Pratul Srinivasan and Benjamin Mildenhall are awarded Honorable Mentions for their coinvention of the Neural Radiance Field (NeRF) representation, associated algorithms and theory, and their successful application to the view synthesis problem. Srinivasan’s dissertation, "Scene Representations for View Synthesis with Deep Learning," and Mildenhall’s dissertation, “Neural Scene Representations for View Synthesis,” addressed a longstanding open problem in computer vision and computer graphics. That problem, called “view synthesis” in vision and “unstructured light field rendering” in graphics, involves taking just a handful of photographs of a scene and predicting new images from any intermediate viewpoint. NeRF has already inspired a remarkable volume of followon research, and the associated publications have received some of the fastest rates of citation in computer graphics literature—hundreds in the first year of postpublication.
Srinivasan is a Research Scientist at Google Research, where he focuses on problems at the intersection of computer vision, computer graphics, and machine learning. He received a BSE degree in Biomedical Engineering and BA in Computer Science from Duke University and a PhD in Computer Science from the University of California, Berkeley.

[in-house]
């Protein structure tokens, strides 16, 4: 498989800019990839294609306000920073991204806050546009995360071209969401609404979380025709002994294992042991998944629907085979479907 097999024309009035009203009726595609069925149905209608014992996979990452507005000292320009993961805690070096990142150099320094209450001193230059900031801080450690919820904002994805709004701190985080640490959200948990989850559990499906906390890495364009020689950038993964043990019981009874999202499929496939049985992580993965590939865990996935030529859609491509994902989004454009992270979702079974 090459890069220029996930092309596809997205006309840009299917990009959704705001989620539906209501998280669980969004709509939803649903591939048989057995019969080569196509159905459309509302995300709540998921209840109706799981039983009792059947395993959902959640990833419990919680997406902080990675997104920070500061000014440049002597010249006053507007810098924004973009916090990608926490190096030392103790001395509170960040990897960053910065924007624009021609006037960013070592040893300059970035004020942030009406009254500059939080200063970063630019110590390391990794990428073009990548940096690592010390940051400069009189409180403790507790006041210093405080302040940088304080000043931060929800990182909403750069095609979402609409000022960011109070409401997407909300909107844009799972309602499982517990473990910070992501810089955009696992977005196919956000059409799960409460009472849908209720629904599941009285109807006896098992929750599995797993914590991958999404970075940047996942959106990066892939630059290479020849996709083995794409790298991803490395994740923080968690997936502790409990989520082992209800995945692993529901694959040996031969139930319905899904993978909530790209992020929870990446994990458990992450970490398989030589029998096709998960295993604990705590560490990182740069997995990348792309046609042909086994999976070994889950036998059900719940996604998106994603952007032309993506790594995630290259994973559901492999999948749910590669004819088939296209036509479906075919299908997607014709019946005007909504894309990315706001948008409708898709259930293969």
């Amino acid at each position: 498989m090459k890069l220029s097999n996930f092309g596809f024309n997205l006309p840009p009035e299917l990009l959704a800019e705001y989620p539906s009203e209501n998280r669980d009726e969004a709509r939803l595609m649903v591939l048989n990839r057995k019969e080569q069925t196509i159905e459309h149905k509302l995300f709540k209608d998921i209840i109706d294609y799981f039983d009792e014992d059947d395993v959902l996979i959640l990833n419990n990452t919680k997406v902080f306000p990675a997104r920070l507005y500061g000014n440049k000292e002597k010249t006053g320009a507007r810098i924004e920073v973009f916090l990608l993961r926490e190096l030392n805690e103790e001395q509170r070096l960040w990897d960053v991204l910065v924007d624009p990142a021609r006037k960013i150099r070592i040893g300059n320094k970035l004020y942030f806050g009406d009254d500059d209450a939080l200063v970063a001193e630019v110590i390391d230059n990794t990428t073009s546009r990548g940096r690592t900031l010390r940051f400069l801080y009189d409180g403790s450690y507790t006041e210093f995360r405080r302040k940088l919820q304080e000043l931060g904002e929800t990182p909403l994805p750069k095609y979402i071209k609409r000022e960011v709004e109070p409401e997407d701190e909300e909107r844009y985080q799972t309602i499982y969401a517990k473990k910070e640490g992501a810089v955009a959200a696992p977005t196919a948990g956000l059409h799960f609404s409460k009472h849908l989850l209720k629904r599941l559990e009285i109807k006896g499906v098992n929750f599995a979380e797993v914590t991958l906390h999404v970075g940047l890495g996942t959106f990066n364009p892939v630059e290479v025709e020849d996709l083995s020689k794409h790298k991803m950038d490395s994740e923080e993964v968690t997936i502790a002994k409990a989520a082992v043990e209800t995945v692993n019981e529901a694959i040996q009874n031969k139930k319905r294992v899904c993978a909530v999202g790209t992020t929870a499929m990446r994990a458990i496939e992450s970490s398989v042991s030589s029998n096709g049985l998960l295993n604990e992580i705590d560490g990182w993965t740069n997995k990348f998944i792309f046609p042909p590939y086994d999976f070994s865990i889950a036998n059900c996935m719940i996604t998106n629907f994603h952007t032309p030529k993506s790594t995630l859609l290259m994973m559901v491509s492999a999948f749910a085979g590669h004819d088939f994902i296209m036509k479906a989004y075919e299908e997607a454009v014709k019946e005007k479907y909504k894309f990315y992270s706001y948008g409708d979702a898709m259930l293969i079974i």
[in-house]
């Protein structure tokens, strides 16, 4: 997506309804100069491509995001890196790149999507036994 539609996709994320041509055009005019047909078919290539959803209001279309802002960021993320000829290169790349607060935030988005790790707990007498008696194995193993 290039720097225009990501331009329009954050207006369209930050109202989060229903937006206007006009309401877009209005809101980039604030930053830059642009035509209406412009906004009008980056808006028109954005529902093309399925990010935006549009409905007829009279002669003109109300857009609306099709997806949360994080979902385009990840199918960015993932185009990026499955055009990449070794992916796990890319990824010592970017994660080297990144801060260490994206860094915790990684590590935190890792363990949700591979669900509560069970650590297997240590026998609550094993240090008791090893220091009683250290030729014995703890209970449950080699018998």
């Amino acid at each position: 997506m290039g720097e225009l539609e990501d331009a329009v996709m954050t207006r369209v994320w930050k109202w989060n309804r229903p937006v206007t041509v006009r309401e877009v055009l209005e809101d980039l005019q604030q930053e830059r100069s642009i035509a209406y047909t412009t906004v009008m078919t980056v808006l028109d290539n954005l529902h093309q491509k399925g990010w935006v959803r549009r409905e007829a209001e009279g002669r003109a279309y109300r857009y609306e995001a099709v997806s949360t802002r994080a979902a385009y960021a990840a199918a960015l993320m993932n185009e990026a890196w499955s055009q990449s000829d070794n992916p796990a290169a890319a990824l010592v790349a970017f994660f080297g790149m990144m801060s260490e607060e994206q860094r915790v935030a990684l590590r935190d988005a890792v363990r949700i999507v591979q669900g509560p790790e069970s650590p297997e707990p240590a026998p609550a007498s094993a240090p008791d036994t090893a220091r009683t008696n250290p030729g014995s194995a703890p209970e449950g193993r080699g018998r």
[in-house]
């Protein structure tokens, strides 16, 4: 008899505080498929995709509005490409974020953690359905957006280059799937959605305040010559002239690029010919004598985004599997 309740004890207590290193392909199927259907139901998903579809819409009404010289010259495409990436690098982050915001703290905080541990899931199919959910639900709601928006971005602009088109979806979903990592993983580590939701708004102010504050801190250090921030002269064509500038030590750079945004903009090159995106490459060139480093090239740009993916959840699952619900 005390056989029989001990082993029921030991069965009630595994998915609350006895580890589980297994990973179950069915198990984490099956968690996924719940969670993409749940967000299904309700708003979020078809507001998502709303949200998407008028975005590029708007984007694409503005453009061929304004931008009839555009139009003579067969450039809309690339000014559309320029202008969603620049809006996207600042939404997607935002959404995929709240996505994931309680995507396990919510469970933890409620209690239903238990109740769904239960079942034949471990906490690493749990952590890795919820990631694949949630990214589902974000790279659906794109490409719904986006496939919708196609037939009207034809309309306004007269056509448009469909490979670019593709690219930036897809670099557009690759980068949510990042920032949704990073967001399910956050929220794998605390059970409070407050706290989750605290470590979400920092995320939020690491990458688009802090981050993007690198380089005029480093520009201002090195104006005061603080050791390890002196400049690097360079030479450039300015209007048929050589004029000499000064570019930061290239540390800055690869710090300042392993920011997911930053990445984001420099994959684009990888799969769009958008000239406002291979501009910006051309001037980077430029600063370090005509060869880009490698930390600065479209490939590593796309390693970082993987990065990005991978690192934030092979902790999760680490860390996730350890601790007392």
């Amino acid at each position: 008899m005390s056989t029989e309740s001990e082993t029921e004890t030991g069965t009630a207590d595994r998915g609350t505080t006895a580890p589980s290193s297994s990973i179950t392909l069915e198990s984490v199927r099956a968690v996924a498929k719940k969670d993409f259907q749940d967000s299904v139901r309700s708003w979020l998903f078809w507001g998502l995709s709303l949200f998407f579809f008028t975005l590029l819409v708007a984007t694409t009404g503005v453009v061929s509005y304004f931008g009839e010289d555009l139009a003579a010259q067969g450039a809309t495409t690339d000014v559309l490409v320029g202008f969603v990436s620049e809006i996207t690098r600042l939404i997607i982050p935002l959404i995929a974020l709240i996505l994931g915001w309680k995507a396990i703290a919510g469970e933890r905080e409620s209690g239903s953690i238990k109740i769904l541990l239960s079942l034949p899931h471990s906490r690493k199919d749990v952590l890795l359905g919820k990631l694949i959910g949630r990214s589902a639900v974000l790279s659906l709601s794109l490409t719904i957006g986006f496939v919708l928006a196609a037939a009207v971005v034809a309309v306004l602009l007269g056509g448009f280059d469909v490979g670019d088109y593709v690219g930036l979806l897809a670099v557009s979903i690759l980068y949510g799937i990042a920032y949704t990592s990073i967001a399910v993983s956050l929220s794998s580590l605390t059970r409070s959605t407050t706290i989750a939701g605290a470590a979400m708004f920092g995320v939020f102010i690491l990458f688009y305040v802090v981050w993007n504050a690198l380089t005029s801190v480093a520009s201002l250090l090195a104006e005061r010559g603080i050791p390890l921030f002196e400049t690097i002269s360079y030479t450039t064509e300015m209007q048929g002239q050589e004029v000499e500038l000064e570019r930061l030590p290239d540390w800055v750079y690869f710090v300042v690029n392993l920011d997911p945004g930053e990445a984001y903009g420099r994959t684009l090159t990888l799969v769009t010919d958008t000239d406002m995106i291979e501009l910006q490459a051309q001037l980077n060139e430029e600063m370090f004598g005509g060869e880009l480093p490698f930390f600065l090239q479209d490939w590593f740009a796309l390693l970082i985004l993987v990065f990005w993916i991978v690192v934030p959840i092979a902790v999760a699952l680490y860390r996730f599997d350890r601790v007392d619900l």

Mildenhall is a Research Scientist at Google Research, where he works on problems in computer vision and graphics. He received a BS degree in Computer Science and Mathematics from Stanford University and a PhD in Computer Science from the University of California, Berkeley.
2020 ACM Doctoral Dissertation Award
Chuchu Fan is the recipient of the 2020 ACM Doctoral Dissertation Award for her dissertation, “Formal Methods for Safe Autonomy: DataDriven Verification, Synthesis, and Applications.” The dissertation makes foundational contributions to verification of embedded and cyberphysical systems, and demonstrates applicability of the developed verification technologies in industrialscale systems.
Fan’s dissertation also advances the theory for sensitivity analysis and symbolic reachability; develops verification algorithms and software tools (DryVR, Realsyn); and demonstrates applications in industrialscale autonomous systems.
Key contributions of her dissertation include the first datadriven algorithms for bounded verification of nonlinear hybrid systems using sensitivity analysis. A groundbreaking demonstration of this work on an industrialscale problem showed that verification can scale. Her sensitivity analysis technique was patented, and a startup based at the University of Illinois at UrbanaChampaign has been formed to commercialize this approach.